A few examples: The "Iron Chef's Beef Tenderloin 'Bi Bim Bop,' " a version of a classic Korean one-bowl meal, is supposed to be a showpiece, prepared table-side in a hot stone bowl: The raw meat cooks as it's being tossed by the waiter and gradually incorporated into the rice and greens, but there is nothing like the variety of vegetables, pickles and condiments of the traditional dish.

"Peking Style VIP Roasted Duck" resembles the original in the sense that the skin is fairly crisp and it comes with wraps and hoisin sauce, and indeed the meat is very tasty; but the fat layer beneath the skin is still obvious, the breast is carved too thickly for wrapping (the leg quarter isn't carved at all) and the pancakes are as thick as tortillas. The miso-marinated black cod is good but can be a little scant. There are congees (Chinese rice porridge), fried rice -- including the brazenly faux wasabi fried rice -- and lo mein but no Japanese udon or soba .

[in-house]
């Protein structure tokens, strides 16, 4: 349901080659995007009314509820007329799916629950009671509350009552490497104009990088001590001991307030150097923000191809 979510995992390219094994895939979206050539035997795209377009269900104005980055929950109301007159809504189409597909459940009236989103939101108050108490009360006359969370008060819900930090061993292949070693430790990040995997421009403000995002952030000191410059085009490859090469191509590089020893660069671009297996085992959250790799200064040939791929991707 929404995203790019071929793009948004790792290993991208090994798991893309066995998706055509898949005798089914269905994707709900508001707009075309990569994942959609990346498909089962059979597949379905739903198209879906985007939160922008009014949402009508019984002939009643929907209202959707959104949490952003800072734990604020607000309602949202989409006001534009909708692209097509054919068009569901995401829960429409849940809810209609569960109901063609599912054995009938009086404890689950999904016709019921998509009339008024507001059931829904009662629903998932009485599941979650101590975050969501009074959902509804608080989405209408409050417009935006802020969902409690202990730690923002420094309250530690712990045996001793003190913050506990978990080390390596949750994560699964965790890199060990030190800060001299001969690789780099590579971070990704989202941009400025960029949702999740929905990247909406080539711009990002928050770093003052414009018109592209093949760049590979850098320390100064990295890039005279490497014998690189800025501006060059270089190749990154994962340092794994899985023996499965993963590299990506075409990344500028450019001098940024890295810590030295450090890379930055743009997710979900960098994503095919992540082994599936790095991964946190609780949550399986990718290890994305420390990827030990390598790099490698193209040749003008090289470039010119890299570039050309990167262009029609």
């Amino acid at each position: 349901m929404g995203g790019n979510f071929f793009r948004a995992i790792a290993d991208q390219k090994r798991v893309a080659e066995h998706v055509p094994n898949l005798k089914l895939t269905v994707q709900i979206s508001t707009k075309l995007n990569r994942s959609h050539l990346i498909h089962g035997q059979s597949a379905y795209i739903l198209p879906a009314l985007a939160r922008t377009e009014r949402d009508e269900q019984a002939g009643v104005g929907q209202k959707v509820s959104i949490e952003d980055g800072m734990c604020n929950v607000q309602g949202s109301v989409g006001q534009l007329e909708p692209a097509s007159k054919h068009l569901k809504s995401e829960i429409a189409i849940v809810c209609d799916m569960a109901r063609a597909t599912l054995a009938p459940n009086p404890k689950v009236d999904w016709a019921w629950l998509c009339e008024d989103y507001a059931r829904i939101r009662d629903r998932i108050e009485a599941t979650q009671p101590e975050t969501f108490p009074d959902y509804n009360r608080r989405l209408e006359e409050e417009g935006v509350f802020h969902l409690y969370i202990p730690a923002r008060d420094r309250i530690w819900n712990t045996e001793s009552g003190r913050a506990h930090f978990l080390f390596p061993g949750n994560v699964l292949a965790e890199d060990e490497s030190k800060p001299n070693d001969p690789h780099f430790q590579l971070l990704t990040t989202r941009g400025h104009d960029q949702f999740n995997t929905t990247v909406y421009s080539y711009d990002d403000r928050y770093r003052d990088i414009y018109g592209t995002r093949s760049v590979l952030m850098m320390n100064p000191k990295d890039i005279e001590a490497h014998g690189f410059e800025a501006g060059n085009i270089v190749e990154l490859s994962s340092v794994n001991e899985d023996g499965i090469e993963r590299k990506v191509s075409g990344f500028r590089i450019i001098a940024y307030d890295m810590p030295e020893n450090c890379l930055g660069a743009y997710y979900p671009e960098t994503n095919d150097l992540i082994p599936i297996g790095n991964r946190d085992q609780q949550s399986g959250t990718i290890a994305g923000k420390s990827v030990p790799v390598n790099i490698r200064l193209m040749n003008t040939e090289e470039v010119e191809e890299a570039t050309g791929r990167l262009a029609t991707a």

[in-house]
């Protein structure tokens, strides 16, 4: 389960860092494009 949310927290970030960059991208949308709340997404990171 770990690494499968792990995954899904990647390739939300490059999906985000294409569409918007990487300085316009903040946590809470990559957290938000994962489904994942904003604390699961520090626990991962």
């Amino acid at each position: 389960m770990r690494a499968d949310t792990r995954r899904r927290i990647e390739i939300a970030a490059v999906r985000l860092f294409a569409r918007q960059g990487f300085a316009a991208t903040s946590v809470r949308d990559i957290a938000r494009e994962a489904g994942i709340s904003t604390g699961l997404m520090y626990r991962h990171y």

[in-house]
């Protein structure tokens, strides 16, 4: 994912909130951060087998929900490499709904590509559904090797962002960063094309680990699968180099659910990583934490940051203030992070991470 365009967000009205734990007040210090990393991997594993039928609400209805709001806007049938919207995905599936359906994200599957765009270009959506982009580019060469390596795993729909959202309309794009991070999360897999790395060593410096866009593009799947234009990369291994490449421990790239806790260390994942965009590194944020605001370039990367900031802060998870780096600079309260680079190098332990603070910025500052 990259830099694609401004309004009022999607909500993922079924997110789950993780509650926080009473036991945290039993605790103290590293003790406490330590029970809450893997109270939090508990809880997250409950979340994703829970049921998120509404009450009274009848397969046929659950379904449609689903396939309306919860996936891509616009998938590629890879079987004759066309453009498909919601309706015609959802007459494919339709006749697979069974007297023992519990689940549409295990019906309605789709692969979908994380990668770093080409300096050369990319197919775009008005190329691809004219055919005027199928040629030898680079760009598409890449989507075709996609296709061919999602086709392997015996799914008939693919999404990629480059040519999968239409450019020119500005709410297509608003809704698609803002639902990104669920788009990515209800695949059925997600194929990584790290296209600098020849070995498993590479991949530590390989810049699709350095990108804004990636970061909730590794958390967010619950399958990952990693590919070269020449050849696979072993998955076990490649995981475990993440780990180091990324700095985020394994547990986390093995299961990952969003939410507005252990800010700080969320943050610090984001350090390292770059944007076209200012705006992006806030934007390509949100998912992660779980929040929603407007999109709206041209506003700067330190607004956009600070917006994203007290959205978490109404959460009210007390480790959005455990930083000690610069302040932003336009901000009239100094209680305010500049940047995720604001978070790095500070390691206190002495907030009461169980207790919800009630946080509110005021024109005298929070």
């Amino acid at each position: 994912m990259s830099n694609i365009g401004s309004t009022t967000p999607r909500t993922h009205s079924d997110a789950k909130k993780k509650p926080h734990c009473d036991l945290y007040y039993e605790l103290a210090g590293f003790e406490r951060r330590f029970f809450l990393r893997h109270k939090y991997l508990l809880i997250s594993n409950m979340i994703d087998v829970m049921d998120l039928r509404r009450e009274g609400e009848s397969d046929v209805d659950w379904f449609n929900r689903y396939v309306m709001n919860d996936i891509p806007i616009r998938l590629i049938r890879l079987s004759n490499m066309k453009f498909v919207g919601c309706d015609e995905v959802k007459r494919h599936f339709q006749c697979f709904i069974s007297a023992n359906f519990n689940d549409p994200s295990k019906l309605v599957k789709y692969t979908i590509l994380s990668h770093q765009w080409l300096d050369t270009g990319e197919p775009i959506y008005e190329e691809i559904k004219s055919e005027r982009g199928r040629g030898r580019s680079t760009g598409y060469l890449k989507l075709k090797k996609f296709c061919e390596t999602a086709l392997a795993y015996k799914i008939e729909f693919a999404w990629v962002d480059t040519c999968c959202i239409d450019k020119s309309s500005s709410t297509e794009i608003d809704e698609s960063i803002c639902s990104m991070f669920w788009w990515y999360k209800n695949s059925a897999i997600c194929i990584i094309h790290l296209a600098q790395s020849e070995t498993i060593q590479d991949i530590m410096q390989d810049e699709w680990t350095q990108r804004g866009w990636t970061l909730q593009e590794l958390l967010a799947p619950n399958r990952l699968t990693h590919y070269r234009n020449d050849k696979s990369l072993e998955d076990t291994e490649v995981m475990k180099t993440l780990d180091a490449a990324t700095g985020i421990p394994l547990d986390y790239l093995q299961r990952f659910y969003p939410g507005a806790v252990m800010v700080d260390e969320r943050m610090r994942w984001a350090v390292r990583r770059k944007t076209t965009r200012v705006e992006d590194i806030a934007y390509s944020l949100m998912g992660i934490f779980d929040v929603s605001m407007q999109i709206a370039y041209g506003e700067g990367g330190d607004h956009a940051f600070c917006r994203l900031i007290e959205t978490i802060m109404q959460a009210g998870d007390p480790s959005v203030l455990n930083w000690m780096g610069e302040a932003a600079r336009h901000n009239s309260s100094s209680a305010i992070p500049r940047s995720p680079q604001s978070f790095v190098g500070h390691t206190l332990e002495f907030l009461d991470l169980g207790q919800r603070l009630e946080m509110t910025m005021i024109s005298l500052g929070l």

Pork dumplings are well stuffed and the stuffing itself as good as at most chains, but the dough is heavy and dull; they're better steamed than pan-fried, because the oil isn't hot enough to keep the dumplings from sucking up grease. (Ask for the special hot dipping sauce behind the bar.) Wok-tossed seafood in lettuce cups is good, but, ahem, much like a popular P.F. Chang's dish. Short ribs, two versions of which, with sweet miso and bourguignon style, were good bets, seem to have been taken off the menu.